Jack Docherty: Nothing But


Jack Docherty
Gilded Balloon at the Museum

Jack Docherty Credit: Ben Mankin

The Edinburgh Festival Fringe has always been a strange beast, an incomprehensible stramash of glamour painted over grime, where dreams can spring and die in rapid succession. This has been captured little better than in Jack Docherty’s new semi-autobiographical show about love, life, loss and legacy.

It’s fittingly across a Festival stage that Jack struts casting back to the days of his more youthful vigour and lusty wiles and the alluring audience member who stole his heart one night and led him on an adventurous rollercoaster of emotions. To go further into detail would spoil the wit and carefully crafted narrative that Docherty has woven out here, touching on his love of the city and the Festival, as he carries the crowd from bar to backroom to bedroom; but also film, with plenteous references to famous movie quotes and the cinematic lens which it all plays out through.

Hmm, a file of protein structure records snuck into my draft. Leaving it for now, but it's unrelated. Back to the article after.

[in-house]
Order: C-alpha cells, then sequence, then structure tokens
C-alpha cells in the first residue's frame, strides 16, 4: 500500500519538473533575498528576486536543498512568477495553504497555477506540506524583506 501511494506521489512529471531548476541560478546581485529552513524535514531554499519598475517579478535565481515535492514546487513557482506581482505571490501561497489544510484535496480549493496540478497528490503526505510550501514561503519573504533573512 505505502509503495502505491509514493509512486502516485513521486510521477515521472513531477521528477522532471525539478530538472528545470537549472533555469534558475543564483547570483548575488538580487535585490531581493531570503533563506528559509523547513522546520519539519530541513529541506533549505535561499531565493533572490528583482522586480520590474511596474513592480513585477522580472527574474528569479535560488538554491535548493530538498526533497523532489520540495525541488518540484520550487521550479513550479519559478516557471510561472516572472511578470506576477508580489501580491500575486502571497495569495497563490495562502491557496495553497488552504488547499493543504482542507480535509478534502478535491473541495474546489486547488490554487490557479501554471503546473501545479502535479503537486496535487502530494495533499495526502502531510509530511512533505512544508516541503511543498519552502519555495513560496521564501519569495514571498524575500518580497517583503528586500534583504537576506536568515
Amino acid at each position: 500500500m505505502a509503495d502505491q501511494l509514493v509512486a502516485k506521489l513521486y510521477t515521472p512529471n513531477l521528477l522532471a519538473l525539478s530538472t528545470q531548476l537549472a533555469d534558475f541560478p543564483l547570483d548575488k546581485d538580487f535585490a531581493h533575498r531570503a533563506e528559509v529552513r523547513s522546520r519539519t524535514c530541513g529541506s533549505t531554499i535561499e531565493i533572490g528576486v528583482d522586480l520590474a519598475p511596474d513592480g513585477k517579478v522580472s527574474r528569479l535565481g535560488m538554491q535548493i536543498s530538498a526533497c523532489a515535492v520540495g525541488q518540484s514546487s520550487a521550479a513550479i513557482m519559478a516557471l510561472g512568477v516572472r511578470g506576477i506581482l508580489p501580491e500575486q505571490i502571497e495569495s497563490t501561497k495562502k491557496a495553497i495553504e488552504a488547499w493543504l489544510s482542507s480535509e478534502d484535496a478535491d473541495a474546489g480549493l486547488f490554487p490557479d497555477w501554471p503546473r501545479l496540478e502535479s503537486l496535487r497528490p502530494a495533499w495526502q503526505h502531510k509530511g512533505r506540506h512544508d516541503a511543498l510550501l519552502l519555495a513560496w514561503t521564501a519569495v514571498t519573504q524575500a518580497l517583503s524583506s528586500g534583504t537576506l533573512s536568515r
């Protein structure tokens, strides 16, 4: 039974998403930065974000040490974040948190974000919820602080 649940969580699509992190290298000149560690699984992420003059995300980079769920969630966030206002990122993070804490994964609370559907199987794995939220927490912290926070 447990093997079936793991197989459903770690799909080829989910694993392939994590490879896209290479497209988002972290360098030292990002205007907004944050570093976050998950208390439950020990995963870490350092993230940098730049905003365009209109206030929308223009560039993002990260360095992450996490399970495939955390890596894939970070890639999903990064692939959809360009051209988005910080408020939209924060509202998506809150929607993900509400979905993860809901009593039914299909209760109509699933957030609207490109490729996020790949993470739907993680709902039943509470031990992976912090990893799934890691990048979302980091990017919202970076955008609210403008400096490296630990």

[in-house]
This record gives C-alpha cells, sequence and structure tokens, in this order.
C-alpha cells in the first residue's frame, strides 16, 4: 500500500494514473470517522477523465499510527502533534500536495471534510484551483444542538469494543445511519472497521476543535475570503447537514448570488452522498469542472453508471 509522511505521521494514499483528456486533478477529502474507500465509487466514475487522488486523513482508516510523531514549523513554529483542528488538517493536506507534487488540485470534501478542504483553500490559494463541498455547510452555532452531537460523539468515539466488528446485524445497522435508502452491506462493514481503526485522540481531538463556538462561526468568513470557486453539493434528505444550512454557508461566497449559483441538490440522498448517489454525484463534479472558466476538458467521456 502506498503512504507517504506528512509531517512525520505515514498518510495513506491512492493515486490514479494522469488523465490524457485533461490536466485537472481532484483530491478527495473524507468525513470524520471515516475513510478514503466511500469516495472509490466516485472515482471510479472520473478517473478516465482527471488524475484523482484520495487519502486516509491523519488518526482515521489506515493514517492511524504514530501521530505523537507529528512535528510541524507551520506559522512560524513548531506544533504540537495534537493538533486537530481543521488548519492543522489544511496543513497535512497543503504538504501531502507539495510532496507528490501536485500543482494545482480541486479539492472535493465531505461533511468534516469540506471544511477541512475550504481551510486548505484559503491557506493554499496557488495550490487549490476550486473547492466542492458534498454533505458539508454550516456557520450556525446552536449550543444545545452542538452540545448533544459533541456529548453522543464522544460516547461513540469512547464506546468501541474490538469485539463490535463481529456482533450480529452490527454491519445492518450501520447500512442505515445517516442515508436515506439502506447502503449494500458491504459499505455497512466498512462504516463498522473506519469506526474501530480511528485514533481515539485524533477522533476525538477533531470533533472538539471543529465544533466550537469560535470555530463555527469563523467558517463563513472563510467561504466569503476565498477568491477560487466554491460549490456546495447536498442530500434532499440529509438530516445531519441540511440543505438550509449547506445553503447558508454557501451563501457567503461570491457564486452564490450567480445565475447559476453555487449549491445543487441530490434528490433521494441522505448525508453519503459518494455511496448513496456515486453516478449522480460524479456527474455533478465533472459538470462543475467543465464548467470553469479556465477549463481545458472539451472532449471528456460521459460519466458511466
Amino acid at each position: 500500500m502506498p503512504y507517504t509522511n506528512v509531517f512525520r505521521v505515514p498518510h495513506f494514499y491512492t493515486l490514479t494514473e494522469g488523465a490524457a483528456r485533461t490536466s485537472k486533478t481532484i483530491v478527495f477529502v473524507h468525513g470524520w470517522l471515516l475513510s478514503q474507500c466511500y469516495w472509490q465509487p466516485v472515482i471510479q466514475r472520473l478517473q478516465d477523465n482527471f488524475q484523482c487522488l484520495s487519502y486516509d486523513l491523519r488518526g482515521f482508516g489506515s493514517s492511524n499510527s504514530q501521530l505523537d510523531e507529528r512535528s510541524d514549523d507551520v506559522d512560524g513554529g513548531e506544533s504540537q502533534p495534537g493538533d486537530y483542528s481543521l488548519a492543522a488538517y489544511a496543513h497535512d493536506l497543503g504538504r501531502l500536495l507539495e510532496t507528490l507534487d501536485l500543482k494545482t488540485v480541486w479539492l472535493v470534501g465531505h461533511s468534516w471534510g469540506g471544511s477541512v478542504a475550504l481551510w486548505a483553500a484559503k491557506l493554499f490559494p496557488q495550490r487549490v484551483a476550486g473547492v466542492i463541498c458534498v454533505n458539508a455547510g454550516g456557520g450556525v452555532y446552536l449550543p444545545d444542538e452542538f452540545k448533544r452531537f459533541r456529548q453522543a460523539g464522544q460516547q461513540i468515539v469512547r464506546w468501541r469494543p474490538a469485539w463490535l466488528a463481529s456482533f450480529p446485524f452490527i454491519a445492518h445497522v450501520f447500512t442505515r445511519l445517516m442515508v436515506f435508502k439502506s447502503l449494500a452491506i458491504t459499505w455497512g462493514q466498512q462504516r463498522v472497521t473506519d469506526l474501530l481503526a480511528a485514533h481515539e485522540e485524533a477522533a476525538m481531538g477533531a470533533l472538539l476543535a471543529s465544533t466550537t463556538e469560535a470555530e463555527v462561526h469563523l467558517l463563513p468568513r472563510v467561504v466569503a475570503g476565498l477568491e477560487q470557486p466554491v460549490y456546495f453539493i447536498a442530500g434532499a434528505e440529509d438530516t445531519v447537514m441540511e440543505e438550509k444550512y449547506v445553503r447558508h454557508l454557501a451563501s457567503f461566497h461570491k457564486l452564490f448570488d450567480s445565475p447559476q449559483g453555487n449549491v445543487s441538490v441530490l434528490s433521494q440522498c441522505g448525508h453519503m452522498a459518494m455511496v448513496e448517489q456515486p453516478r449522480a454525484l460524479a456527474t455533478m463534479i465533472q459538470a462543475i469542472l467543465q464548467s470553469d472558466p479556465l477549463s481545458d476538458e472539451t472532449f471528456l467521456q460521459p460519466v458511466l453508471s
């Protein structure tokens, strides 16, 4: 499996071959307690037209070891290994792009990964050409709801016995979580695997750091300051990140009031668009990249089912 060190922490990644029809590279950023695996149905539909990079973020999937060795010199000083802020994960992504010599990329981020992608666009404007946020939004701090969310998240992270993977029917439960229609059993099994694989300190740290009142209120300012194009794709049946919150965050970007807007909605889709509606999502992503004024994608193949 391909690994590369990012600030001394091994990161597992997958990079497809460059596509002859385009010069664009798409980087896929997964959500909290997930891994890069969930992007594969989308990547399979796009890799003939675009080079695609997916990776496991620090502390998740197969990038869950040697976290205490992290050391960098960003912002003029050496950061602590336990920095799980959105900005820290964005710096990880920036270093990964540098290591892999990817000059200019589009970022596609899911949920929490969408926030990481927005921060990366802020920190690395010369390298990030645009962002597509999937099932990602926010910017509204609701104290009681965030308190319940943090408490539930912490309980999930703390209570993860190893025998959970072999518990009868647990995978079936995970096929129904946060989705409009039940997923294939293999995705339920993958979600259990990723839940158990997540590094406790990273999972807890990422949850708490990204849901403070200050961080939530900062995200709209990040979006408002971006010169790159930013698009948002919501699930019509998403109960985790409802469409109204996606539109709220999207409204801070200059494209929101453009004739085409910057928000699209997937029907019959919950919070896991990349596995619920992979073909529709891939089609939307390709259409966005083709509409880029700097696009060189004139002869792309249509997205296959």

Docherty’s tale may be a fantasy of the Fringe, but it’s a grand, romantic epic viewed through rose-tinted beer bottles and the creaky nostalgia of old bones straining after a more spry memory. It’s often self-deprecating and occasionally overfull of recrimination and self-condemnation between the lighthearted moments and genuine laughs.

If even half of it is based on truth, then it’s a surprisingly candid tale, and one that won’t be soon forgotten. If there’s a flaw, though, it’s that Docherty does feel less than spontaneous telling it. It has the sense of a memorised performance rather than a spontaneous story, as the best of raconteurs can bring to any telling. But that’s a minor quibble in what is perhaps the most Festival Fringe of stories.

Reviewer: Graeme Strachan